Professor Maggie Kilgour of McGill University in Montreal says in the Preface that her book “traces the changing role of Ovid through Milton’s poetry.” This seemingly simple task is revealed by Kilgour’s scholarship to be nothing less than an exploration of time and space.
The relation between Milton and Ovid is one we can never be entirely sure of. How did Milton read Ovid, and what influence did Ovid have on Milton’s works? Were all of these influences conscious, or did some just seep into his unconscious and shape how Milton approached various topics?
In talking about Ovid’s poem the Fasti, Kilgour writes that “the poem’s treatment of space is mirrored in its presentation of time. Like Ovid, Milton works to control the reader’s as well as his own experience of time.”
While it is not mentioned by Kilgour, this all reminds me of the origins of modern physics, wrapped up as it is with the concepts of space and time. In this case we have (instead of Ovid) the writing of Ernst Mach from his 1883 book The Science of Mechanics. In 1907 Einstein (a stand-in here for Milton) had what he later wrote was the “happiest thought” of his life when he formulated the equivalence principle that showed a gravitational field was the same as a corresponding acceleration.
Mach’s work provided central elements for Einstein’s thought, and helped set the form in which it was promulgated. But Einstein never recalled his reading of Mach when describing the idea. Likewise we should not expect to find Milton explicity stating what he took from the works of Ovid in his own poetry.
While Kilgour certainly explores a whole host of literary associations between Ovid, Milton, and other authors, her survey is not comprehensive. For example, I was surprised there was no exploration of the role of dragons in Milton’s writing.
In his Areopagitica, Milton alludes to the story of Cadmus sowing dragon’s teeth in Ovid’s Metamorphosis (3:101-130). "I know they [books]are as lively, and as vigorously productive, as those fabulous dragon's teeth," wrote Milton. While Kilgour does mention Cadmus, it is only in relation to his appearance in Metamorphosis 4 (563-603) and the city of Thebes, which he founded. Nothing specifically about the Areopagitica and the dragon motif in Ovid. As a fan of dragons, from St. George’s exploits to the dragon currently starring in The Hobbit movie, I find the omission perplexing as there is certainly more to be said here since (as she says on page 200), “Cadmus founded the cursed city by killing a giant snake.”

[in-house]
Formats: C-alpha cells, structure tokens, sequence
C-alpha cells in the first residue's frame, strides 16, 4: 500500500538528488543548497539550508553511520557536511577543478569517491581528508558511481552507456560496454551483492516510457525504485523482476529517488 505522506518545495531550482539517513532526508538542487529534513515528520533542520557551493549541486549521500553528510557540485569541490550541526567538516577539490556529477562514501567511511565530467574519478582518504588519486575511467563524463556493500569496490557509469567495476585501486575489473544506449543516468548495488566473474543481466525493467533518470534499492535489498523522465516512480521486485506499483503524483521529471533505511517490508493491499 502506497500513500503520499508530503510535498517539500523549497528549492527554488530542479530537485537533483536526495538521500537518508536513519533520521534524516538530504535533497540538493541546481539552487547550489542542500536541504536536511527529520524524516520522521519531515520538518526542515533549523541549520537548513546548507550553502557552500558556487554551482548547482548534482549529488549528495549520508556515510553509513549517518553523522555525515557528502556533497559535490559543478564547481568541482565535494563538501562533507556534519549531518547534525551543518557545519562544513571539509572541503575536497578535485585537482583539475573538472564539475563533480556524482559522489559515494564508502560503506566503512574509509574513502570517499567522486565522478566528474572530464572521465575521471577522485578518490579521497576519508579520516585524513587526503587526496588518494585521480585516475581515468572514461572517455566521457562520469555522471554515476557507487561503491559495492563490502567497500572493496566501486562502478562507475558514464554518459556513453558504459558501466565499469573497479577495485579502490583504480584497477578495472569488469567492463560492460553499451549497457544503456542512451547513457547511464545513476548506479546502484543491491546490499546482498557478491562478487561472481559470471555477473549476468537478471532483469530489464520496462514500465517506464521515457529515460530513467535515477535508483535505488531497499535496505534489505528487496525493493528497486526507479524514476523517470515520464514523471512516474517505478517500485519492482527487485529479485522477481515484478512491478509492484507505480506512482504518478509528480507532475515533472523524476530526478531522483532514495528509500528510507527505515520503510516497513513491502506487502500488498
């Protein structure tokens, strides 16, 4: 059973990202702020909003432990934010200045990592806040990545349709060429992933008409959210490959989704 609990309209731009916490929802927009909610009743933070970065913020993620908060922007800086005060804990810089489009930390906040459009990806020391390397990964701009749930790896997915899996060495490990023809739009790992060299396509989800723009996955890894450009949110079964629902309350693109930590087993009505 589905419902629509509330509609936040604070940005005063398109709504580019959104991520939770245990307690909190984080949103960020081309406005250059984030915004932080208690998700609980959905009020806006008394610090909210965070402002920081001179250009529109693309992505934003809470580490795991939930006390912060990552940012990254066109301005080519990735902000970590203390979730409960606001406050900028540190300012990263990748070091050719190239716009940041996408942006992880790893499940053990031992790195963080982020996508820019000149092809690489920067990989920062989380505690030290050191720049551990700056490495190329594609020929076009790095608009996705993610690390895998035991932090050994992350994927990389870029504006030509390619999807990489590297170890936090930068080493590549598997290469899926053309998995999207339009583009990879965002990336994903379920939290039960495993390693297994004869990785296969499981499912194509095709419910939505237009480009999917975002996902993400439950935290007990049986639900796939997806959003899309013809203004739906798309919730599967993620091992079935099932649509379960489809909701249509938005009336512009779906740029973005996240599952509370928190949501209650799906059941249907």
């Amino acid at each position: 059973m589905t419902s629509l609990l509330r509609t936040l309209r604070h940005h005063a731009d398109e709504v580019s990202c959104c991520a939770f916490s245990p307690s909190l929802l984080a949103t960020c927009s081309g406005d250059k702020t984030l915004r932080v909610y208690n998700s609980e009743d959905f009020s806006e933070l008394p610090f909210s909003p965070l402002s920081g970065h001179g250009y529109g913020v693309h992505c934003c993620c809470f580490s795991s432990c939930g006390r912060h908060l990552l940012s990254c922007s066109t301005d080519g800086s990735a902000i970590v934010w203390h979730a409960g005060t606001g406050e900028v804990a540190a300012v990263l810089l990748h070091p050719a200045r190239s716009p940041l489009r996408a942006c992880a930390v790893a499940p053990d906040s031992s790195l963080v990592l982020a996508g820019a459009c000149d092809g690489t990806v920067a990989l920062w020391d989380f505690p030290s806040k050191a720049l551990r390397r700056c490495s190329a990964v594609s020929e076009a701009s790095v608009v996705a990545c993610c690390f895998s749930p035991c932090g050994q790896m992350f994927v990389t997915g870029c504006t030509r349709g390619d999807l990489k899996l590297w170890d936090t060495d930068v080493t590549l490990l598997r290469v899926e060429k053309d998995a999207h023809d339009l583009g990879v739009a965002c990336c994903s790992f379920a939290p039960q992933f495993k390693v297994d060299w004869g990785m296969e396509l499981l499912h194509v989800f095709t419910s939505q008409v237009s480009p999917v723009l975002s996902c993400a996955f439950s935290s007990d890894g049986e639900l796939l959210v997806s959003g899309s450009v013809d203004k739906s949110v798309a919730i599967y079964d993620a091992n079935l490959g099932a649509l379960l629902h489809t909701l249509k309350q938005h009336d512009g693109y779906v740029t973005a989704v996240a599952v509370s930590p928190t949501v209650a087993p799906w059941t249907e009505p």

Her use of Cadmus does, however, serve as an exemplar for much of the analysis in her book as it shows Milton’s “reworking of different sources” to create Paradise Lost. She notes the final metamorphosis of Satan in Book 10 of Paradise Lost “is based on the transformation of Cadmus in Metamorphosis 4,” which in turn is “mediated through another important source: Dante’s famous description of the transformation of the thieves into serpents in Inferno 24.”
Speaking of Milton’s work, Kilgour notes that “as in Dante, the prolonged description of the actual moment of metamorphosis is highly Ovidian. Milton lingers on the horror with which Satan becomes aware of his unexpected and unwilled change, and his terror as he discovers his loss of voice.”
A full appreciation of Kilgour’s book can only be had by a close reading of the footnotes that are sprinkled on every page. In the section just quoted, for example, she elaborated on the links between the three great writers. “The use of Dante here is especially appropriate as, despite their obvious differences, Dante and Milton both imagine evil as the failure to be open to change. Both writers turn also to Ovidian forms for thinking about the resistance to change.”
That the works of Ovid - 1600 years old by the time of Milton - should exert such influence across the centuries is remarkable, and all the more reason why this book needed to be written. That it was the winner of the 2012 James Holly Hanford Book Award of the Milton Society of America is a measure of how superbly Kilgour has done both Ovid and Milton a great service.
I noticed two typos: pg. 65: “gives him the chance him”; Pg. 275 a ‘a Virgin… should be a ‘Virgin…
My only other quibbles are the lack of illustrations (the one I use in this review is an image of Ovid from the 1640 English translation of Metamorphosis by Sandys, a book Milton surely saw), and an index that lacks depth. For example, the words “serpents” and “snakes,” both of which appear on page 200 as I mentioned, do not appear in the index. Smaug would breathe fire over this omission!
Milton and the Metamorphosis of Ovid (373 pages) is $135 from Oxford University Press. Visit their website: www.oup.com